Cruel Beauty: A Book Review

Book: Cruel Beauty
Author/Authoress: Rosamund Hodge

Cover: 3/5



Graceling meets Beauty and the Beast in this sweeping fantasy about one girl’s journey to fulfill her destiny and the monster who gets in her way-by stealing her heart.
Based on the classic fairy tale Beauty and the Beast, Cruel Beauty is a dazzling love story about our deepest desires and their power to change our destiny.
Since birth, Nyx has been betrothed to the evil ruler of her kingdom-all because of a foolish bargain struck by her father. And since birth, she has been in training to kill him.
With no choice but to fulfill her duty, Nyx resents her family for never trying to save her and hates herself for wanting to escape her fate. Still, on her seventeenth birthday, Nyx abandons everything she’s ever known to marry the all-powerful, immortal Ignifex. Her plan? Seduce him, destroy his enchanted castle, and break the nine-hundred-year-old curse he put on her people.
But Ignifex is not at all what Nyx expected. The strangely charming lord beguiles her, and his castle-a shifting maze of magical rooms-enthralls her.
As Nyx searches for a way to free her homeland by uncovering Ignifex’s secrets, she finds herself unwillingly drawn to him. Even if she could bring herself to love her sworn enemy, how can she refuse her duty to kill him? With time running out, Nyx must decide what is more important: the future of her kingdom, or the man she was never supposed to love.

My thoughts:

Despite the unfortunate blurb (trust me, this book is a lot better than the blurb suggests), this is hand’s down, the best fairy-tale book I’ve ever read. It manages to keep the essential elements for a fairytale- a twisted house with bunches of locked up rooms, a curious girl who goes poking around and a father who was stupid enough to give up his daughter to someone he thought of as a monster. But this book…this book transcends fairytales. There’s a healthy sprinkling of Greek mythology (Squee!) and, wonderfully lovable twisted characters and witty, esoteric dialogues (how is it that people shut up in a single house can be so sarcastic, witty and funny in turn?)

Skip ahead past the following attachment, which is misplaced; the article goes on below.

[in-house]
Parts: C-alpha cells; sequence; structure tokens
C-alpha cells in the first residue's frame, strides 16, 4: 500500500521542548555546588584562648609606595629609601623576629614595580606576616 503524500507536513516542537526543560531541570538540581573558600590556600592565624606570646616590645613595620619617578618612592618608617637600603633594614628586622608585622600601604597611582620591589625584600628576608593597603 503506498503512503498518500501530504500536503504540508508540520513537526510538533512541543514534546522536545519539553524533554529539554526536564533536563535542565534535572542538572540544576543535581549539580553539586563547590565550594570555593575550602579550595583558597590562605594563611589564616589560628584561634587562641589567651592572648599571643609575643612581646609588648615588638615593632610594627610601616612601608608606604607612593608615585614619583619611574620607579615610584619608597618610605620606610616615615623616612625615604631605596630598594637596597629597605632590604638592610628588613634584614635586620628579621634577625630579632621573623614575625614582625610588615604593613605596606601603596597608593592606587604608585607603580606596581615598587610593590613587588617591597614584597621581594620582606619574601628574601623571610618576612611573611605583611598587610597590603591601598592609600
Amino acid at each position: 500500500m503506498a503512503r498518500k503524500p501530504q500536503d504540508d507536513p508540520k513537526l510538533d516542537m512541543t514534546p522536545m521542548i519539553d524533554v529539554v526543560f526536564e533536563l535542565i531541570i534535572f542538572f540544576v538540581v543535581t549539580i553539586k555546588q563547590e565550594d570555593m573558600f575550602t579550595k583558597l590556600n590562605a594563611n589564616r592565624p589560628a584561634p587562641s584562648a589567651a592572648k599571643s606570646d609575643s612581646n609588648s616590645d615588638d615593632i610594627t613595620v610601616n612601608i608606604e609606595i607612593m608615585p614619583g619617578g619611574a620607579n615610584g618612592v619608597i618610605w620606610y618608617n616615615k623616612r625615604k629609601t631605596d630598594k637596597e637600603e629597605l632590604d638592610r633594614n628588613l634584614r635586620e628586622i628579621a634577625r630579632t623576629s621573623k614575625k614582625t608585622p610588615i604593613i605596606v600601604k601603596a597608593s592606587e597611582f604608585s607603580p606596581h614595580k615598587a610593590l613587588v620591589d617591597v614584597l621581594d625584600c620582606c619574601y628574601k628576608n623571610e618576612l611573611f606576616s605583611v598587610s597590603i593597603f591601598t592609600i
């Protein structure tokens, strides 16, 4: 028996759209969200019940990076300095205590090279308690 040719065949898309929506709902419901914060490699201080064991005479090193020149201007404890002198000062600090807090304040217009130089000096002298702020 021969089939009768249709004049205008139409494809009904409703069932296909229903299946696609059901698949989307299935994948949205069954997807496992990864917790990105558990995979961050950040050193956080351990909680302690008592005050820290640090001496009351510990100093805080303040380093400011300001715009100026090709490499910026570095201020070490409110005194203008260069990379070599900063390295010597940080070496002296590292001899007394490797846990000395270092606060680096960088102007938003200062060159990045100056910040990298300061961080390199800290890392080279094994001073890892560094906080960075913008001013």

Characters: 5/5

What I liked the book the most for was the main character.

Nyx is not a good girl. Not at all. She kind of hates her aunt, resents her father and is deeply jealous of her obedient and beautiful twin sister. In fact the last thing she tells her sister is that she hates her and their mother’s death was her fault. Outrageously shocking, right? Wrong. For the sake of his wife,  Nyx’s father agreed to give away one of his daughters in marriage (read exchange them like they’re property) to a monster. By some cruel twist of fate (or maybe it was just a bad bargain), Nyx’s mother dies in childbirth and Nyx’s twin, who is lucky enough to look exactly like her mother is spared. However, this means that Nyx is the one destined to marry and kill the Lord of Bargains. It’s death sentence but no one in her family seems to understand the sacrifice she is making. Wouldn’t you resent and hate your family too if they were insensitive enough to make a plan to send you to your death without even a hint of sympathy?